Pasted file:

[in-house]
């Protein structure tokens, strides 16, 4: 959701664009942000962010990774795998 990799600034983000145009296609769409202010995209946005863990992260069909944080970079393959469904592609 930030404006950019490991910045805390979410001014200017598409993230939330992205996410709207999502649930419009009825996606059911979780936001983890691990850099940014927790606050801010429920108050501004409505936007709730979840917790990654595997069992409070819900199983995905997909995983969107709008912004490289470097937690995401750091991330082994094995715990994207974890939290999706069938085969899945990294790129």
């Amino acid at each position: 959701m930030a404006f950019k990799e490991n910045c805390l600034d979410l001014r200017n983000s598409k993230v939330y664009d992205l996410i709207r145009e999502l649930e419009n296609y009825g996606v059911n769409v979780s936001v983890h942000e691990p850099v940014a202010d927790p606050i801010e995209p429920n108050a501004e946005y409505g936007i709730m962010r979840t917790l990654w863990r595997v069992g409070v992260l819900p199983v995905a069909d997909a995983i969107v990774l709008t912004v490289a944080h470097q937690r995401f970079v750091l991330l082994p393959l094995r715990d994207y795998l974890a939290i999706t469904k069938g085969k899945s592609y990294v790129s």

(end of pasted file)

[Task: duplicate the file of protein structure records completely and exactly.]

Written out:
[in-house]
């Protein structure tokens, strides 16, 4: 959701664009942000962010990774795998 990799600034983000145009296609769409202010995209946005863990992260069909944080970079393959469904592609 930030404006950019490991910045805390979410001014200017598409993230939330992205996410709207999502649930419009009825996606059911979780936001983890691990850099940014927790606050801010429920108050501004409505936007709730979840917790990654595997069992409070819900199983995905997909995983969107709008912004490289470097937690995401750091991330082994094995715990994207974890939290999706069938085969899945990294790129």
């Amino acid at each position: 959701m930030a404006f950019k990799e490991n910045c805390l600034d979410l001014r200017n983000s598409k993230v939330y664009d992205l996410i709207r145009e999502l649930e419009n296609y009825g996606v059911n769409v979780s936001v983890h942000e691990p850099v940014a202010d927790p606050i801010e995209p429920n108050a501004e946005y409505g936007i709730m962010r979840t917790l990654w863990r595997v069992g409070v992260l819900p199983v995905a069909d997909a995983i969107v990774l709008t912004v490289a944080h470097q937690r995401f970079v750091l991330l082994p393959l094995r715990d994207y795998l974890a939290i999706t469904k069938g085969k899945s592609y990294v790129s």